Fr. Tony’s 8-Minute Homily
Today’s readings focus on the circumstances leading up to the first coming of Jesus, the event which sets the pattern for his coming to us now and at the end of time. The Gospel stresses the key role of Mary in the work of our salvation. In addition, today’s Scripture texts describe God’s promise to David and its fulfillment in Jesus, the Son of David. They also tell us that God’s preparation for the coming of Jesus was full of surprises.
Select one or two of the following illustrations to insert here. View more by clicking on the “ILLUSTRATIONS” tab above. Feel free to insert more throughout the homily if so desired (but this should not be overdone).
Scripture Lessons Summarized
Fr. Tony’s unabridged edition for this section can be found by clicking on the “COMMENTARY” tab above. Feel free to include more detail if so desired.
The unfolding of God’s plan of salvation though history has contained many surprises.
The first reading surprises us by telling of God’s promise to David that he would have a long line of royal descendants culminating in a final King, Jesus Christ.
In the Responsorial Psalm (Ps 89), the Psalmist recalls all of God’s promises and surprises us, describing God’s promise to David and his descendants in terms of a Covenant.
The second reading surprises us with Paul’s explanation of the unveiling of God’s plan for human salvation through Jesus.
In today’s Gospel, the Angel Gabriel surprises Mary with seven announcements.
- i) Even as a virgin betrothed to Joseph, she will become a mother.
- ii) She will become a mother through “the Holy Spirit [Who] will come upon you, and the Power of the Most High will overshadow you.”
- iii) The angel continues, “Therefore, the Child to be born will be called Holy, the Son of God.”
- iv) She is to “name the child Jesus,” which means Savior.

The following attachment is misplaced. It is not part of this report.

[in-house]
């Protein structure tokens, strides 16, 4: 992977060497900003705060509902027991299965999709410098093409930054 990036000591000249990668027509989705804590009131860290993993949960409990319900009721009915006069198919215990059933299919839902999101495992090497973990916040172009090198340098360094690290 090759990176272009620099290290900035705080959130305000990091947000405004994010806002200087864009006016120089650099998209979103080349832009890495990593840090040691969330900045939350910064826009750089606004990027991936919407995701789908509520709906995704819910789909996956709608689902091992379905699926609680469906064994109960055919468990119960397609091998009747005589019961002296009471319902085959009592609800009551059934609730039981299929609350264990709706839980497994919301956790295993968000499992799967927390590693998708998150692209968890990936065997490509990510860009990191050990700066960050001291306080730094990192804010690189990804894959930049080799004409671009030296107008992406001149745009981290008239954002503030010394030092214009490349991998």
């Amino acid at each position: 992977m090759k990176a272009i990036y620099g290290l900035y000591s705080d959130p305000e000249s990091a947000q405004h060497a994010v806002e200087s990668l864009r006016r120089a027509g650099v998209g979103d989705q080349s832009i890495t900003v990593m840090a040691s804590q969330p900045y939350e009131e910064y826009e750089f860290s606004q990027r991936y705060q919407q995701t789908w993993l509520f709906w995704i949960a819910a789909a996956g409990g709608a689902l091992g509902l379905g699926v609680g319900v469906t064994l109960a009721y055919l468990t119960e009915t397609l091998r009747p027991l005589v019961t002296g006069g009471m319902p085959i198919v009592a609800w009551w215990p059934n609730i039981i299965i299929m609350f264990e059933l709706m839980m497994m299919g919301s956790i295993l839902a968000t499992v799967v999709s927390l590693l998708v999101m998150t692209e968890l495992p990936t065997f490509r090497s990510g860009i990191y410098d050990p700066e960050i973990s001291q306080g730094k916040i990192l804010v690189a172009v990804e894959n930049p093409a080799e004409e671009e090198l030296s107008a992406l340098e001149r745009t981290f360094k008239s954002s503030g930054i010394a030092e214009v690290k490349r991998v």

- v) God will make Him a King and, as a descendant in the line of David,
- vi) “He will rule over the House of Jacob forever, and of His Kingdom there will be no end.”
- vii) As a Divine sign, Elizabeth, Mary’s aged barren cousin is six months pregnant, “for,” says Gabriel, “nothing shall be impossible with God!”
The Gospel narrative also surprises us by reminding us that God’s promise is best fulfilled not in buildings, or even in great kings like Solomon, but rather in humble souls like Mary who trusted in God’s promise.
Fr. Tony’s unabridged versions can be found by clicking on the “LIFE MESSAGES” tab above. Feel free to include more detail if so desired.
1) We need to say a courageous and generous “yes” to God: True obedience comes from a free choice made in the light of what is true and good. Such a self-surrender often requires a great deal of courage because it can involve going against the tide of social expectations. True obedience also aims at putting oneself at the service of something/Someone that is greater than oneself, accepting what God clearly wants us to do or what He wants to do through us. It is by saying, with Jesus and Mary, a wholehearted and totally unconditional “Yes” – “Fiat! May it be done in me,” to Jesus that he will be re-born in each of us, or maybe even born in me for the first time. By my saying “Yes,” Jesus will be born or re-born in others, too.